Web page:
Yelena Popova

Untitled (Two Moons), 2014

Mixed media on Linen

75 × 80 cm


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Artwork
Description

Transparency, materiality and alchemy are at the core of Yelena Popova’s paintings. The Russian-born artist transforms pigments and canvases into metaphysical dreamscapes in which blurred, faded shapes give way to sublime geometric compositions. With a nod towards the conventions of Russian Constructivism and Minimalism, Popova positions her work in a paradoxical situation in which the practice of painting becomes a political act that generates non-politicised paintings.

A gust of faded colours is subtly dispersed over surfaces, drawing harmonious shapes, lines and swirls onto her raw canvases. The recurrent outbreaks into ovular canvases and carefully bent wooden elements become surrogates of a wider, more complex network that relates to the world outside of Popova’s paintings. They circumnavigate a primary canvas like satellites sculpted out of the same material, sometimes in a rigidly symmetrical way, sometimes in the form of a docile, harmonious composition.

This network expands into the wider practices of the artist. In her installations one encounters a rich variety of numerous canvases that are at first accumulated and later dispersed into a precarious equilibrium, while her videos tell us of a world caught up in the atomic politics of the Cold War and the direct outcome of its unexpected demise.  Considered under this premise, what at first resembled a sinuous body of dancing lines and gentle shapes, becomes an imprint of the hazardous rays of history onto the canvas.

The visibility of things, the materiality they assume when they come into being and the transparency of their fluctuating existence all meet on Popova’s canvases as a radical meditation on the inevitable passing of time.

About
the artist

Yelena Popova (b. 1978, Urals, Russia) lives and works in Nottingham. She studied at Moscow Art Theatre School and Byam Shaw at Central St Martins before graduating from MA Painting at the Royal College of Art in July 2011.

Popova is an artist who works across a wide range of media, including painting, video and installation. Reflecting her upbringing in the Urals, she is influenced by the tenets of Russian Constructivism, while often seeking to discuss the constant development of industrialism and the landscape of contemporary Capitalism. There is an important stress placed upon the theme of balance within her work, whether this is political, aesthetic or metaphysical.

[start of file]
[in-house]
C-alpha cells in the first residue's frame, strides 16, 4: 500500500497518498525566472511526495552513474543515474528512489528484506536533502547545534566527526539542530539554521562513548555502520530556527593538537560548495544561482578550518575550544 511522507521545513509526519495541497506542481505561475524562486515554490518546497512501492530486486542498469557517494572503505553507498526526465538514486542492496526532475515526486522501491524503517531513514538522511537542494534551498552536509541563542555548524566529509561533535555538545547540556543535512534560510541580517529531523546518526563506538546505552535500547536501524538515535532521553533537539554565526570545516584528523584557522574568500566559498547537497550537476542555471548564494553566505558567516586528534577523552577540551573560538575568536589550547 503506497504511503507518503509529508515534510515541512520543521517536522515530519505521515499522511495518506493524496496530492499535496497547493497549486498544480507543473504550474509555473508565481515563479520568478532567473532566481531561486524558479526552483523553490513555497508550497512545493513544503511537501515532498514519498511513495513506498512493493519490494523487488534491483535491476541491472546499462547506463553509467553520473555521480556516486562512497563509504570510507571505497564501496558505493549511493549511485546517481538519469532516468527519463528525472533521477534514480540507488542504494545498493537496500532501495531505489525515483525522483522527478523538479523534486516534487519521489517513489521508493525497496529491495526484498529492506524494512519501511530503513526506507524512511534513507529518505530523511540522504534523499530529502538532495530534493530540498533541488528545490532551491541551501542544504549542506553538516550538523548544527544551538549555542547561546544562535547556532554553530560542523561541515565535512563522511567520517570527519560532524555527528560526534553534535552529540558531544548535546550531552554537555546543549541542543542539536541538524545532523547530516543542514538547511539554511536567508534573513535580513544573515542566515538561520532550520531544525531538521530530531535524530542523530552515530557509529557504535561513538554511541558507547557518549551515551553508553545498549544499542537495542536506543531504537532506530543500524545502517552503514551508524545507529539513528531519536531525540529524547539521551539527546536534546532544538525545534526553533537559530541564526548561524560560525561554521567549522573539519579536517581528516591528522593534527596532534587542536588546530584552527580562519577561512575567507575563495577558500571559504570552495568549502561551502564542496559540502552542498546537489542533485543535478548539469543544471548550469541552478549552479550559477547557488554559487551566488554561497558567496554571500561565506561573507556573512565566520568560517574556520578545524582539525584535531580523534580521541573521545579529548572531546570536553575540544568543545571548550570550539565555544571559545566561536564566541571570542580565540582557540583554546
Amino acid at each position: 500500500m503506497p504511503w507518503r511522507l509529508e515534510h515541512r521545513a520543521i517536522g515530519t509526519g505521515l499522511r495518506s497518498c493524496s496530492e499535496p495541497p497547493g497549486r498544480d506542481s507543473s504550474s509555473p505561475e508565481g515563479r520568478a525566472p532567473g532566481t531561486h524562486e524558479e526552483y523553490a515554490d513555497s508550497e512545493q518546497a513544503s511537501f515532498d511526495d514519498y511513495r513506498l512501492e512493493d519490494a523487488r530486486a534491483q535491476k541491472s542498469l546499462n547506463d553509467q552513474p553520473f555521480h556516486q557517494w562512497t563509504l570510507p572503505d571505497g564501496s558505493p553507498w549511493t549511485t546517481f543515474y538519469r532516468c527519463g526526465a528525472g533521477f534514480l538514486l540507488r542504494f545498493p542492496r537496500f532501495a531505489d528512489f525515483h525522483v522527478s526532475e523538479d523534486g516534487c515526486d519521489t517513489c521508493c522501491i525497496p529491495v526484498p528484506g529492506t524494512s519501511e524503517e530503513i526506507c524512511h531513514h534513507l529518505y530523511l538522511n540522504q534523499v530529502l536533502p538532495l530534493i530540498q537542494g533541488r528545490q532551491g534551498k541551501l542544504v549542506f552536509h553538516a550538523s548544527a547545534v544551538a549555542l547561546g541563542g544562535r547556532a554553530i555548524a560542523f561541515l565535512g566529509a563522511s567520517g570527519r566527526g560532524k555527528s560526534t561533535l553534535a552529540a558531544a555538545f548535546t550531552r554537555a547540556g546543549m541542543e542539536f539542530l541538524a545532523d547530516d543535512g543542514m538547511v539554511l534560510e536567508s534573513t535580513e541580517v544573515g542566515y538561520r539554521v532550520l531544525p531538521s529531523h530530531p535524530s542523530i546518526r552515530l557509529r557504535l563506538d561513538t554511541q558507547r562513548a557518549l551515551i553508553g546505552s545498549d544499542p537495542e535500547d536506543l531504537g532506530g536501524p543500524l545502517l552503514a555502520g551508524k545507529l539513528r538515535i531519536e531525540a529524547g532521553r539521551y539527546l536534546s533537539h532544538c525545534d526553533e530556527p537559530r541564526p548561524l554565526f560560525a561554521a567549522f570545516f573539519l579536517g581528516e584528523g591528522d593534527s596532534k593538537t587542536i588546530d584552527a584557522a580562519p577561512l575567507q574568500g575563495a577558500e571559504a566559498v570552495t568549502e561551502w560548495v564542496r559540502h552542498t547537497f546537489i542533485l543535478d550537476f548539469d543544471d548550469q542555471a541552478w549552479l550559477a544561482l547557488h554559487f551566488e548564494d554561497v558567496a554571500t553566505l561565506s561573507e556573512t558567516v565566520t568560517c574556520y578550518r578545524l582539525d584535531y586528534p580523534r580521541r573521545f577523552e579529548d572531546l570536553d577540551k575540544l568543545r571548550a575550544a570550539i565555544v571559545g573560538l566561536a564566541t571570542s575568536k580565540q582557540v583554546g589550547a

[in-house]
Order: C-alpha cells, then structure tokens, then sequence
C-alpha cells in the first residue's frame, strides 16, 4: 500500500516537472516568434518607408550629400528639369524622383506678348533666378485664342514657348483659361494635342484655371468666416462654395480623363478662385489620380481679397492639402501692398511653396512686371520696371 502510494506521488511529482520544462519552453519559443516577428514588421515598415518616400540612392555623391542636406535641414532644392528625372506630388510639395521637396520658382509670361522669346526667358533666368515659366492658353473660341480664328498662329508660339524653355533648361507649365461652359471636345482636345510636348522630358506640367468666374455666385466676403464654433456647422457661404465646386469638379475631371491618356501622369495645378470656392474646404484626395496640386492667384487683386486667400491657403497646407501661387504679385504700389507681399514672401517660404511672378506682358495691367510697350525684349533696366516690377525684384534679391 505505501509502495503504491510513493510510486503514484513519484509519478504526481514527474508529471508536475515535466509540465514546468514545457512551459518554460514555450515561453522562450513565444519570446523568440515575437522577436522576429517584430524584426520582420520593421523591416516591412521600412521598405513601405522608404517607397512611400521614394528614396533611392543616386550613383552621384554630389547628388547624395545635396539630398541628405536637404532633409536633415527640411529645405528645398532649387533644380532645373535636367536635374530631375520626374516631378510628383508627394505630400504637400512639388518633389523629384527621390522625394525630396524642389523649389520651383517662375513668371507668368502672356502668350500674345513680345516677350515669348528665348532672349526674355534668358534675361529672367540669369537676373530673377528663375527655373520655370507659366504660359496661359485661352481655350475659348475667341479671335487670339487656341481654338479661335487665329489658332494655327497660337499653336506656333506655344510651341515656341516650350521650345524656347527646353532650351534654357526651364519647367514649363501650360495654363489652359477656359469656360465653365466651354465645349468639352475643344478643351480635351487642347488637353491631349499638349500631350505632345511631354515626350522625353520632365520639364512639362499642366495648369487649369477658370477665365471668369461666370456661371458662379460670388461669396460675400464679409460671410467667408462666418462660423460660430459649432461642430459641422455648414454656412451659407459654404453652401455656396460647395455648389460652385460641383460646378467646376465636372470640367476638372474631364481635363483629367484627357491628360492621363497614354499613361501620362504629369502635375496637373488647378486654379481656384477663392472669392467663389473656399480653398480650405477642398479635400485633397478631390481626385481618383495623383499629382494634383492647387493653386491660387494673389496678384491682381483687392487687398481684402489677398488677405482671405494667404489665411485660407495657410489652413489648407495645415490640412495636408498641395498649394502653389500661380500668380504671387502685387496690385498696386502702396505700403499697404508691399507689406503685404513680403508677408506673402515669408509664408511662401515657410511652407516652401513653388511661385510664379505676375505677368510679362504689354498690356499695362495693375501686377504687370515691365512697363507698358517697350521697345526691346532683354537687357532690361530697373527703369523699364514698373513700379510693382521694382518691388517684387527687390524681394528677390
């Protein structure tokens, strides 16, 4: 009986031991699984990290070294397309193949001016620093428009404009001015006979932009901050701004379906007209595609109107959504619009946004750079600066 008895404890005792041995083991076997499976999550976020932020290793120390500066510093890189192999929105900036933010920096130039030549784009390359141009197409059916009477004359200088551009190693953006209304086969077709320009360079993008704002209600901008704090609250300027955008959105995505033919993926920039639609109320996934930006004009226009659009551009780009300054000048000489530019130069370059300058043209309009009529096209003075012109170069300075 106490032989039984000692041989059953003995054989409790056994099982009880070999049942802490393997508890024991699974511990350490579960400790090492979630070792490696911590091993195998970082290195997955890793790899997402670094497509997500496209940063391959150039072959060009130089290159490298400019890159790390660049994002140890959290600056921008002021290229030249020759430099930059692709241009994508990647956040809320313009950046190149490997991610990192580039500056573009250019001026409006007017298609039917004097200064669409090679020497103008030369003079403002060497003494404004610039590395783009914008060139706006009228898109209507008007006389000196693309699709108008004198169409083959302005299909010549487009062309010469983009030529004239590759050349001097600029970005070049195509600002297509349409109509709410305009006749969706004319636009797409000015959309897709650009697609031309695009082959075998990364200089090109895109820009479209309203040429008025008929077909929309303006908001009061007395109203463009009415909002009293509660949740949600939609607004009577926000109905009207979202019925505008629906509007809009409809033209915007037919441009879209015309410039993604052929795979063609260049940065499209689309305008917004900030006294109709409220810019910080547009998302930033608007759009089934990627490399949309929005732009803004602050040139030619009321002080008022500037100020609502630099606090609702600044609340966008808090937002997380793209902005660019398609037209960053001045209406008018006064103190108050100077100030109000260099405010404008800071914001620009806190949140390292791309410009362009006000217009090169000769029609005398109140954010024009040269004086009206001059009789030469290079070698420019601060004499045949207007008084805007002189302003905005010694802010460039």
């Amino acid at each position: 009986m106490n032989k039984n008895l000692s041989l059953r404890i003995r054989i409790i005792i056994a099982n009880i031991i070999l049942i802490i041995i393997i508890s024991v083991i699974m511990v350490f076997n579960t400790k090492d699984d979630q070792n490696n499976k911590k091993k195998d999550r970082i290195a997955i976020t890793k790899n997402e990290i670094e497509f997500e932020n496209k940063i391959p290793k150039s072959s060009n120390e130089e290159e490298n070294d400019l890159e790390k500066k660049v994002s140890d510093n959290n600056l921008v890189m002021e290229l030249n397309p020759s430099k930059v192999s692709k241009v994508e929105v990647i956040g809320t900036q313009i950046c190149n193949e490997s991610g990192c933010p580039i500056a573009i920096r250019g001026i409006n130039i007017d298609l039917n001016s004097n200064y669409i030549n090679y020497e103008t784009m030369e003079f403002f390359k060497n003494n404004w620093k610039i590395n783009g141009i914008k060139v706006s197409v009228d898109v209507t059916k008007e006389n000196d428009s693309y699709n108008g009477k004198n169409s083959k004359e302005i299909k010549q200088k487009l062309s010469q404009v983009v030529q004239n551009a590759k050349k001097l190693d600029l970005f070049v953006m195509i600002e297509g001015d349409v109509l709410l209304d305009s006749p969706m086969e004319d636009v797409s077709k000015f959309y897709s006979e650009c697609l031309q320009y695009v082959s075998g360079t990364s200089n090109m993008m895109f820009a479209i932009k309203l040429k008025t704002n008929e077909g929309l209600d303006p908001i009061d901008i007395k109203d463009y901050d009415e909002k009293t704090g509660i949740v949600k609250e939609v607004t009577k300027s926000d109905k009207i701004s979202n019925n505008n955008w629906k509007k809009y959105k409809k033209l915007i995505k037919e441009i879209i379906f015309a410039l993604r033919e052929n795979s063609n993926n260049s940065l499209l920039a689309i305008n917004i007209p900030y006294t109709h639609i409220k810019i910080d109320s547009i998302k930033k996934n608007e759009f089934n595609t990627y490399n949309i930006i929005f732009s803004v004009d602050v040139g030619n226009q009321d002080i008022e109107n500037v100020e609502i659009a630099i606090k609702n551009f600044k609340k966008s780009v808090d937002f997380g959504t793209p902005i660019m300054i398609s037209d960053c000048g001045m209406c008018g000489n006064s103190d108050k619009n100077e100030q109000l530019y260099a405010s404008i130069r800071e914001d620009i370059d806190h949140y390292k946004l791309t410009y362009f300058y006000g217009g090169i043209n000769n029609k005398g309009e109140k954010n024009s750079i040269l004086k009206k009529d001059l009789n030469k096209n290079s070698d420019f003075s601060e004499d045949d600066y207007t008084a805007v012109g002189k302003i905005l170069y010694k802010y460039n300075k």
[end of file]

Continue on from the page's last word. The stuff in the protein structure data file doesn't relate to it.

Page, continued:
Popova’s work consists of contrasts between latent and manifest meanings, shape and content, form and material. Her documentary films, such as Particulate Matter, provide a relatively concrete exploration of the universal relationship between Capitalism and Industrialisation, across cultural intersections. The documentary’s aesthetic is evocative of Russian Constructivism and Soviet Montage.

Complementing the more supraliminal documentaries, her linen panels consist of ethereal forms, reminiscent of the opalescent smog so often spawned by the industrialised city. They are an abstraction of the tangible, while maintaining a robust tactility; the images are suggestive of Turner, however her practice more accurately aligns with tenets of Russian Modernism. There is an intrinsic sense of balance encapsulated in the fluid contours, cut short by the restrictive rectangular canvas, and then recaptured by round supplementary satellite panels. This produces a symbolic contrast between the eternity of the circle and the finitude of the rectangle. Materiality is also explored rigorously; the use of linen, overlaid with pale washes, creates tactility, while the aqueous ethereality of the washes seems virtually nonexistent.

Yelena Popova primarily focuses upon matter and materiality, using a wide variety of media to open up discourses to her audience. She creates discussions based upon the systematic relationship between objects in Industrial and Capitalist cultures, which is reinforced by the powerful contrasts present in her work and the equilibrium they manage to maintain.


Popova’s work consists of contrasts between latent and manifest meanings, shape and content, form and material. Her documentary films, such as Particulate Matter, provide a relatively concrete exploration of the universal relationship between Capitalism and Industrialisation, across cultural intersections. The documentary’s aesthetic is evocative of Russian Constructivism and Soviet Montage.

Yelena Popova primarily focuses upon matter and materiality, using a wide variety of media to open up discourses to her audience. She creates discussions based upon the systematic relationship between objects in Industrial and Capitalist cultures, which is reinforced by the powerful contrasts present in her work and the equilibrium they manage to maintain.


Yelena Popova
on Artuner

Part of the
exhibition

December 8th, 2014 until
February 25th, 2015
Curated by Kirsty Ogg